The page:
We know a lot about what can go wrong inside cells during disease. But what about the healthy bystanders?
Your body is a mosaic of cells, all squished together to form the tissues and organs that allow you to digest, think and breathe. The proper function of these organs depends entirely on the health and behavior of the individual cells that make them up, and disease occurs when cells don’t behave normally. For example, cancer is caused by cells that divide over and over again when they should not. But what happens to the innocent bystanders, the well-behaved cells next door to the troublemakers, during disease?
Continue reading “The cancer cell next door”
This is a guest post by Eric Copenhaver, a Physics PhD student in Prof. Holger Müller’s lab at UC Berkeley. Follow him on Twitter @ecopenhaver.
If you walked into my atomic physics lab at the University of California Berkeley two weeks ago, you would have found me in a pensive pose. Left hand nestled inside my right elbow, right hand clasping my chin, with an intensely furrowed brow, I was staring off into space while leaning up against the counter. I spend a lot of time like this these days. I spend a lot of time in the dark. I mean that proverbially, but the lab I was standing in was also rather dimly lit to avoid disturbing my light-sensitive sample. I was standing in the shadow of my experiment, an SUV-sized mess of cables and lasers and mysterious boxes. There was a problem somewhere in there. The machine wasn’t working as it should — something in that morass of cables and sensors was different than it was the day before. And I had to find it.
Continue reading “A day in the life of a dark matter scientist”
One chilly autumn evening two years ago, I was sitting in a college dorm room with a friend who was stoned out of his gourd, and blew his mind by talking to him about sperm. Continue reading “Game of Cojones: The microscopic drama of sperm”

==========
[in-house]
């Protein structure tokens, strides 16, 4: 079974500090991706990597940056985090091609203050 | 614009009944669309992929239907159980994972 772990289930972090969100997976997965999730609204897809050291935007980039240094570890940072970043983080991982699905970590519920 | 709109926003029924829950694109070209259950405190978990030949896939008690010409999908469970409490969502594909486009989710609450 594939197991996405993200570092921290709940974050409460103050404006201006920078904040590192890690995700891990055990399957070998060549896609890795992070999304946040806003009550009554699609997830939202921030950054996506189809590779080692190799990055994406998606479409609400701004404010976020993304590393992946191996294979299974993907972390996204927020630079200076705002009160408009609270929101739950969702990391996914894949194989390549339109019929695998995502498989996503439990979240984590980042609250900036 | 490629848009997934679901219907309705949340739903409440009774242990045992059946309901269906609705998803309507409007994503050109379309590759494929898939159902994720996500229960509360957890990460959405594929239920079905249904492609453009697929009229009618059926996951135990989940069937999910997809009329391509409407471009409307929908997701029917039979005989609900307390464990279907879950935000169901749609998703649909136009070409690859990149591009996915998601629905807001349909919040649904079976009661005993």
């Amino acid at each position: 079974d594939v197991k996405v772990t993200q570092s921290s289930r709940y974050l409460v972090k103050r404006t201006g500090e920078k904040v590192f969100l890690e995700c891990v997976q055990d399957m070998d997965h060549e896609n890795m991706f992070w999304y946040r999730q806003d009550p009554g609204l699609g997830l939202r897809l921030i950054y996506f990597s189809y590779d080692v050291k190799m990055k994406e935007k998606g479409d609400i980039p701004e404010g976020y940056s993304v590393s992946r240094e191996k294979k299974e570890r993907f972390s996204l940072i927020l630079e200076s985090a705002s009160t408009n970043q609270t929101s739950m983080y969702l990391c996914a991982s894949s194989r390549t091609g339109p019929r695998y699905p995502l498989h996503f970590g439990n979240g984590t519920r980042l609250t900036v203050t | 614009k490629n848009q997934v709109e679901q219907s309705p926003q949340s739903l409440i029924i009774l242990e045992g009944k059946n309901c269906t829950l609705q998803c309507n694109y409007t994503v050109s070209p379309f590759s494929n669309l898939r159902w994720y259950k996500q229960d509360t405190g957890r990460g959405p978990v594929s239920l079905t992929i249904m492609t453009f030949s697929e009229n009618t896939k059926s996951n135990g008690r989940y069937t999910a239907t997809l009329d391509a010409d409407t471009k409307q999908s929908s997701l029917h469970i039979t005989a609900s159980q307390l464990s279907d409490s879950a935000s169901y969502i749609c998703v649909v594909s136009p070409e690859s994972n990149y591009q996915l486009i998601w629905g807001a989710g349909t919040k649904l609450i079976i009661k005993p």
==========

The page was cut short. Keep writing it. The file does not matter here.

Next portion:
Being part of a Berkeley CRISPR lab can sometimes be daunting, especially because of how quickly the field is moving forward. But on most of the time I consider myself lucky. One of those times was this past August, when I attended CRISPRcon.
Continue reading “Starting a (CRISPR)conversation”
Some cool science that was published this week: using quantum dots to hunt cancer, plants that can sniff out predators, and how gut bacteria could let you live longer!
Continue reading “Week in review: August 21, 2017”
A few days ago, I met a friend for a beer, and he asked me (as politely as possible) what scientists actually do on an average day. Ask and you shall receive! In a series called Day in the Life, we and our peers will share what we do to fill our time. Find them compiled here.
Here’s what I did today:
Continue reading “A day in the life: Maya”
This is the first in a series of posts describing techniques that scientists use regularly. Find more under the “Tools and Techniques” tab above.
Tools and Techniques: FACS (Fluorescence Activated Cell Sorting)
It’s 9am, and I am getting ready to play with lasers. (Yeah, occasionally I have to pinch myself as a reminder that this is a real-life job). Continue reading “How do biologists take a cellular census? Lasers.”